It was a splendidly disciplined innings which earned him his county cap when he came in to tea at 200 not out and it brought him to his 1,000 runs for Hampshire for the first time. His two main helpers on this last day were Giles White and Adrian Aymes, who were equally determined.
With points so crucial for the teams in mid-table who are striving to finish in the top nine, the cricket was hard fought. But from the moment Jason Lewry laboured in to bowl an innocuous first over of the morning, it always seemed likely Hampshire would save the day.
It is difficult truly to evaluate Kendall's inning, because the standard of county cricket at the moment is so inconsistent. His concentration was undeniable but the bowling was not good. Tony Cottey, who captained the side in Chris Adams' absence with a throat infection, soon ran out of ideas, and some of the fielding was awful.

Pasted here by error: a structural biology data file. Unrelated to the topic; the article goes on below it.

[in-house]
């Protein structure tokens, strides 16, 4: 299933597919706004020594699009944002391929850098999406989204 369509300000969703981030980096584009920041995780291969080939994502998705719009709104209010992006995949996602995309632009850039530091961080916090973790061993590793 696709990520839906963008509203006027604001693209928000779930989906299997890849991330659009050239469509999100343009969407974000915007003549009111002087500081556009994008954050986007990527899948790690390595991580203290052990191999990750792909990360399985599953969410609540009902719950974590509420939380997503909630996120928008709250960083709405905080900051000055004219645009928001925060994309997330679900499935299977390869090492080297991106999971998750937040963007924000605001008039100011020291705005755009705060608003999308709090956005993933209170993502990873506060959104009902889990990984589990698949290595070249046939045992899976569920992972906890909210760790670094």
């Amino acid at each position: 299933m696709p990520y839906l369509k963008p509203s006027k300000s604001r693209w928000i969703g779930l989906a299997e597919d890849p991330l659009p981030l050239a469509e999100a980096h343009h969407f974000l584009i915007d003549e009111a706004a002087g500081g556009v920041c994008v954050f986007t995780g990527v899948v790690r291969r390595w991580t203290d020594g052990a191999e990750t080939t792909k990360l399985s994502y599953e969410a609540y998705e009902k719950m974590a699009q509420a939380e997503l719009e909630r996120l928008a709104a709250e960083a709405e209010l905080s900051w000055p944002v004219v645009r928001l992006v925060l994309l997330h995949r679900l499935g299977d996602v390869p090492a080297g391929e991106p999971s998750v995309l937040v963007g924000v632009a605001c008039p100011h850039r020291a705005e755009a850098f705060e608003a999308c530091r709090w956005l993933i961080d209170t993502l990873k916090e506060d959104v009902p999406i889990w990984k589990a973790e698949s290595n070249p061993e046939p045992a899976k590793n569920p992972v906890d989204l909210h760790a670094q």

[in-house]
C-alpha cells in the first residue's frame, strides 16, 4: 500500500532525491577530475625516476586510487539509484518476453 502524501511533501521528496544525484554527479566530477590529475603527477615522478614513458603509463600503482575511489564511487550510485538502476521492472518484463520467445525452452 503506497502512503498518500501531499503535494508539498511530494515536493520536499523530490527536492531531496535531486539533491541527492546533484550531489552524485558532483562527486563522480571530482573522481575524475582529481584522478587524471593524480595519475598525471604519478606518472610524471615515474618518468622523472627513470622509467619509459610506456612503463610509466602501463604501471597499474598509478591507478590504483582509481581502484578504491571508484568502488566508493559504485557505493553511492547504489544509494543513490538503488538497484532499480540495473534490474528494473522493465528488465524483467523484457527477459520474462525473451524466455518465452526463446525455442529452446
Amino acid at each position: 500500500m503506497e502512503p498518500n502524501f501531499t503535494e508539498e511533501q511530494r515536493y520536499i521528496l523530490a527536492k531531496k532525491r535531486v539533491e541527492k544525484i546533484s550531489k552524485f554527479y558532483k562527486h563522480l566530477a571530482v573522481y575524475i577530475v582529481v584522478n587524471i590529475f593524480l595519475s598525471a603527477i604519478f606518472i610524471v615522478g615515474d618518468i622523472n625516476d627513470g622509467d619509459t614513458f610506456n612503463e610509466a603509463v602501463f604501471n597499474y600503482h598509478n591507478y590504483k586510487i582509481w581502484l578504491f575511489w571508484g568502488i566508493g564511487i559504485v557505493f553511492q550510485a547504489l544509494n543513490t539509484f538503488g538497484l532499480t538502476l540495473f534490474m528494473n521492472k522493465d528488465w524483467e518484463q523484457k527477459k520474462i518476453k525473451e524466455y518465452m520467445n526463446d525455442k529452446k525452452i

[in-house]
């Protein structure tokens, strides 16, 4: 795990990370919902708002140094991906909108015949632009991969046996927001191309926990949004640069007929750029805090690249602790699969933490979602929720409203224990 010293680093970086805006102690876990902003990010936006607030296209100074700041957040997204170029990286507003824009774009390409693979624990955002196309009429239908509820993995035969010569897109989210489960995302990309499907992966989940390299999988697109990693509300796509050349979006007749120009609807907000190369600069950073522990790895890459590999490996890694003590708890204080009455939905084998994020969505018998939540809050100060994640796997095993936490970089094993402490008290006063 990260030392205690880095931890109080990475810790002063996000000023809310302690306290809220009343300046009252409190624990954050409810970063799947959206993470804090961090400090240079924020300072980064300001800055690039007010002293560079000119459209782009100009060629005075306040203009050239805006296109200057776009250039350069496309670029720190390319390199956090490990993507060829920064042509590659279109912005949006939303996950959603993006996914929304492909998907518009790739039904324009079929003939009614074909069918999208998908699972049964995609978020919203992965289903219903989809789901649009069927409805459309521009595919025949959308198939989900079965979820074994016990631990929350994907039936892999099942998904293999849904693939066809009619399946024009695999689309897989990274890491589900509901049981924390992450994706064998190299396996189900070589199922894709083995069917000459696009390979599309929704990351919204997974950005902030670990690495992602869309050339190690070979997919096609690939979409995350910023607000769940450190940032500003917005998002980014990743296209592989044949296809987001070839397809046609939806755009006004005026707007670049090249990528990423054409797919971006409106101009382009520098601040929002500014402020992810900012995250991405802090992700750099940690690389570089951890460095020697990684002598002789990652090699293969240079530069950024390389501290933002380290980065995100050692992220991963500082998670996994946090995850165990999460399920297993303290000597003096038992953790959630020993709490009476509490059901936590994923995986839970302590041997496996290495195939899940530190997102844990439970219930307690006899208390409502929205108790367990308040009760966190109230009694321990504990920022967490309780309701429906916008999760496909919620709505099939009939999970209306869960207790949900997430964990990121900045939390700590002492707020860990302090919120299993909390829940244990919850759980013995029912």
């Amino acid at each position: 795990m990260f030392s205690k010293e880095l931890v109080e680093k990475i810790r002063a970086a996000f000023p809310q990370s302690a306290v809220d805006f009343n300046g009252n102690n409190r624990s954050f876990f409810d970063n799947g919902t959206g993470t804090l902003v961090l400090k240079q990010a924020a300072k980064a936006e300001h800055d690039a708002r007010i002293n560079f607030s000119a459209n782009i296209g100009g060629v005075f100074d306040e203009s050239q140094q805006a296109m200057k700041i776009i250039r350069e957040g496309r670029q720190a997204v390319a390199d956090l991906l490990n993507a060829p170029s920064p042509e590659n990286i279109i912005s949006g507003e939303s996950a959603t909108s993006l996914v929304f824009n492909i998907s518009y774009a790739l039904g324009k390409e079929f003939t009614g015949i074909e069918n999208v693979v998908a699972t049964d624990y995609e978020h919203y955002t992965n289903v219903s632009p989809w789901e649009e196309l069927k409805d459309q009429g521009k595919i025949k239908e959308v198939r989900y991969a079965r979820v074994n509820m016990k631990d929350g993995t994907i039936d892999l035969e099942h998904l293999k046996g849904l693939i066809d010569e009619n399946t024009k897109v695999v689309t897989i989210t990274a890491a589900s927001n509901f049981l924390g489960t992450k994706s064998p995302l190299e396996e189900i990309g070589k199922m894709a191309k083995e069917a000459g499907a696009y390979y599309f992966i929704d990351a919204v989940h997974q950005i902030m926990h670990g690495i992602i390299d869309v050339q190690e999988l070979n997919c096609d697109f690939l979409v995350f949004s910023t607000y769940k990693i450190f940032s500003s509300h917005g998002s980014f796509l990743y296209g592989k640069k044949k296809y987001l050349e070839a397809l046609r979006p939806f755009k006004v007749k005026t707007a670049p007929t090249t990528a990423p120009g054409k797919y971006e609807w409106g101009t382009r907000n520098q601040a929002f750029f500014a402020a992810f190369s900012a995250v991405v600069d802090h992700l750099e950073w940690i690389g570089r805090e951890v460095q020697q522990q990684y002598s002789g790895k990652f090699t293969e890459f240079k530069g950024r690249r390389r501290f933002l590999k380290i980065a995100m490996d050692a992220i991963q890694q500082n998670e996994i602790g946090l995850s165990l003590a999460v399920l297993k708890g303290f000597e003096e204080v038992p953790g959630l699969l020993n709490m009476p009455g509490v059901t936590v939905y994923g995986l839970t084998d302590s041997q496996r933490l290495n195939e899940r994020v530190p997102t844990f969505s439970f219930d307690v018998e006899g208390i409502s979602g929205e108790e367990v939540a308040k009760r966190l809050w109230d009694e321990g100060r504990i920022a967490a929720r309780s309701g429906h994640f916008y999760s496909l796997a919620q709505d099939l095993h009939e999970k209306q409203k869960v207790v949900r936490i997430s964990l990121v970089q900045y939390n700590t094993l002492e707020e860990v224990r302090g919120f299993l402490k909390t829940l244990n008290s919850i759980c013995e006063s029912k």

There were 15 overs to be bowled in the morning before the new ball was available. Sussex had pinned their hopes on this and did not do much more than go through the motions for those first few overs.
This allowed Kendall and White to settle in again easily enough and they were both going along well when Lewry and James Kirtley, who had bruised shins, took the new ball. The one chance that was offered came in this first period, when Kendall, at 89, pushed at Bates, but Richard Montgomerie could not hold on to a difficult diving chance to his left at forward short leg.
After that, it became simply a question of clocking up the statistical milestones. Kendall and White added 176 before White was caught behind, pushing forward to Mark Robinson. Kendall and Aymes then put on 143 before Kendall was bowled round his legs sweeping at Umer Rashid after hitting 32 fours. Aymes stayed to make sure.Reuse content